Cindy's husband roused their sleeping 12-year-old son at midnight. "You're the first one that's going to die," he said.
That night, Cindy and her three kids left the beatings, the threats, the daily violence of her crazy-jealous husband forever. After 16 years of marriage, of control so complete she lost herself, Cindy found the courage to face freedom."I thank God I'm free," said Cindy, who didn't want her real name used for fear her husband will find her. "I'm home, with my kids."
The two-bedroom apartment they share is an experiment in independence for battered women, believed to be the first of its kind in the nation: permanent homes with social services downstairs. Thursday marked the official opening. Six women and their children have moved in, and eight more are coming.
There are at least 4 million Cindys each year in America, according to the National Coalition Against Domestic Violence. Every 15 seconds, a woman is beaten. Every six hours, a woman is murdered by her husband or boyfriend.
Still, women stay with their abusers, because a violent home often seems better than no home at all. And that is the choice.
The sad truth is that battering causes
homelessness. A Victim Services Agency study showed that 35 percent of women living in city homeless shelters were there to escape men who beat them.
"In order to protect yourself and care for yourself, you have to let go of everything: friends, family, furniture, clothing," said social worker Olosunde Johnson, who is helping these women face the future. "Things that you love, that have emotional value to you. And you have to walk out and leave that. And there's something wrong with that."
Cindy left, and lived in a shelter for battered women, one of 1,700 serving 20,000 cities nationwide. The National Domestic Violence Hotline receives 108,000 calls a year, about one-third of which request shelter. But the need far outstrips the available space.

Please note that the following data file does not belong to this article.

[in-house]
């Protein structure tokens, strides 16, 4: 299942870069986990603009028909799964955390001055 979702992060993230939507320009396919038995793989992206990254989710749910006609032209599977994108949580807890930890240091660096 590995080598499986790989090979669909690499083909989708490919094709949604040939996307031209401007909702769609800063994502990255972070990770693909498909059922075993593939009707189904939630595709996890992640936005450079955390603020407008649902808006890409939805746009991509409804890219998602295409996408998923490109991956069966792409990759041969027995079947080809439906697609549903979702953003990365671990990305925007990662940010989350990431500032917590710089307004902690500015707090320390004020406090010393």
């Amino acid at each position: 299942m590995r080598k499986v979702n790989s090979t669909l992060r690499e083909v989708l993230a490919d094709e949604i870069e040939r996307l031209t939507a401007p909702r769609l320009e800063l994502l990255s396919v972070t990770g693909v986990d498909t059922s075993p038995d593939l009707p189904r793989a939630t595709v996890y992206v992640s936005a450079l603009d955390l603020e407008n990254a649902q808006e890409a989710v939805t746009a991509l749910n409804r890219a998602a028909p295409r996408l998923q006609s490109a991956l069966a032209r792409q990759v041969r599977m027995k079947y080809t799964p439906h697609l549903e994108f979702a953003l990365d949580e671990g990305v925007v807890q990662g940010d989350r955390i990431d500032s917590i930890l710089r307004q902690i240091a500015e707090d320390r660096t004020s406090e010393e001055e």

A Los Angeles County grand jury found last year that 90 percent of the battered women and children who sought safety were turned away. In Washington, D.C., eight out of every 10 women are told there is no room. Advocates believe the situation is similar in New York, Chicago and other big cities.
"And then, after 90 days, you have to be uprooted again. This is victimization after victimization," Johnson said. "It just keeps eating away at the women and the children. `Who am I?' is a question that comes up. `Who am I?' "
The victimization stops at the glass doors on a residential street in Brooklyn, the ones that lead to these 16 apartments. Permanent homes, ones the women and their children leave of their own free will and return to, feeling safe.
"This man used to tell me when to go to bed, when to take a bath, when to get up, five minutes to go to the store, and after five minutes, there would have been a beating or a fight," Cindy, 33, said. "Now it's just me and the kids. Nobody to say, `No, you can't go, or if you go, I'm going to hit you.' And it's wonderful."
Advocates say this permanent housing, which cost $1.7 million over 18 months to develop, is the logical conclusion in the evolution of services for battered women. In the early '70s, people would open their private homes for abused women and their kids. Emergency shelters followed, where women could stay for up to three months.